Times have changed, and so have careers. Never before has domestic employment been treated with such importance like it is today. There was time when domestic employees were never recognized. However, that time is long gone and we hope that maid rights will continue to improve. Domestic employment has also come to the fore, with the emergence of formalized job placement, something that never existed before. In Hong Kong or Singapore, job categorization resulted in a dilemma for both employers and employees. It has been a challenge to find a conventional title for domestic employees involved with household jobs like cooking, cleaning and washing, among others. In the current dispensation, a lot of people become too busy to find time for domestic chores! Women seeking domestic employment to do such jobs as baby sitting, children care, cooking, cleaning etc, have become vital members of middle class to affluent households in many parts of the world. Asia (in Hong Kong, foreign domestic helpers are about 10 percent of the working population) or the Middle East being no exception. But how rightly should they be referred to? Many employers are at a loss about how legally and formally to treat them. What is the most respectful term? Is maid the best term? Or is it foreign domestic helper? Or domestic worker? In the days gone by, maid was the most widely used term. Those were the days of ignorance and lack structured government policy to cater for the welfare of domestic workers. Today, governments around the world have had to adopt policies protecting the rights of domestic workers. As such, formal terms have been set by different governments in recognition and protection of housemaids. However, various governments refer to them differently, depending on the geographical location, whether in Asia, Middle East or the West.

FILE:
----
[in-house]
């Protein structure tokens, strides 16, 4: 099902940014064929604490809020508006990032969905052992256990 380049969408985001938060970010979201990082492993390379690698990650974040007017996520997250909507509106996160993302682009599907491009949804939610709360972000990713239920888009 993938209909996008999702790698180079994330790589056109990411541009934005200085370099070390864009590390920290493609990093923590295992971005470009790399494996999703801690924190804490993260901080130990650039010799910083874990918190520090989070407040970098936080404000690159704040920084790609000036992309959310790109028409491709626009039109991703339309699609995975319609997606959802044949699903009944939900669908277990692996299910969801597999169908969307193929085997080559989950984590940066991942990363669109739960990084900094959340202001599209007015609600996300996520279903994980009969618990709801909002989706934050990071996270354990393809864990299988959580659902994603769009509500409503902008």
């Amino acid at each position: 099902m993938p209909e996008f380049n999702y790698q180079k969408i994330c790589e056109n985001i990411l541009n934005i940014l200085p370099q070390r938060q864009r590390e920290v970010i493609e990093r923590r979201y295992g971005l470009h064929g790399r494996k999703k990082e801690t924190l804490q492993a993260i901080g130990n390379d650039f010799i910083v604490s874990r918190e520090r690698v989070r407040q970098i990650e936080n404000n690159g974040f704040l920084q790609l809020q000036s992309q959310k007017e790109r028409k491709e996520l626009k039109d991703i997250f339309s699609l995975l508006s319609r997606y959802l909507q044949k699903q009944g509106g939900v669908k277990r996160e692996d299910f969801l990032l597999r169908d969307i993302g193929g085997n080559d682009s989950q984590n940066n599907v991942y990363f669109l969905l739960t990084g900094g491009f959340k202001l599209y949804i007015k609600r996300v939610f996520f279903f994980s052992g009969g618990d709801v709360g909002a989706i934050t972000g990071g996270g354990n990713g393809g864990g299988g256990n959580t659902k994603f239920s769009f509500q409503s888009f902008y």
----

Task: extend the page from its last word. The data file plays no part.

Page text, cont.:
Asia and the Middle East have become very lucrative for those in search of domestic jobs, especially those who wish to work as house helps. This could be due to the flourishing economies in these regions. In some countries in the Middle East, they are categorized as Domestic workers, while in others, they are called domestic helps. The surge in foreign maids in the region has triggered precipitated wanton abuse, prompting activists to intervene and call for sustainable international action for protection of the domestic workers. Widespread outcry of abuse, coupled with low wages have forced some countries to ban their citizens from traveling to some countries. Especially those in the middle East in search of domestic employment. This has often precipitated frosty relations between countries. Yet the need for these employees is on the rise. It is also fueled by rising unemployment in the source countries. In Western countries, domestic workers are treated like all other workers and their benefits embedded in constitutional frameworks. That is why a maid in Australia earns more than US$2,000, many times better than one working in HongKong earning US$560. The disparity is huge. Despite the lucrative pay in the West, travel restrictions have made it difficult for those in need of the jobs to access them. Most of them prefer the East due to the ease of travel and access.
As for which name is appropriate, it all depends on the country in which you live. The policies of your country spell out clearly the regulations for which the rights of domestic workers are enshrined. Some countries have had to enter into bipartite partnerships to tame the abuse of househelps, who are also rightly referred to as house managers in some countries. More than a job title, the most important is probably to just treat foreign domestic helpers like a part of our families.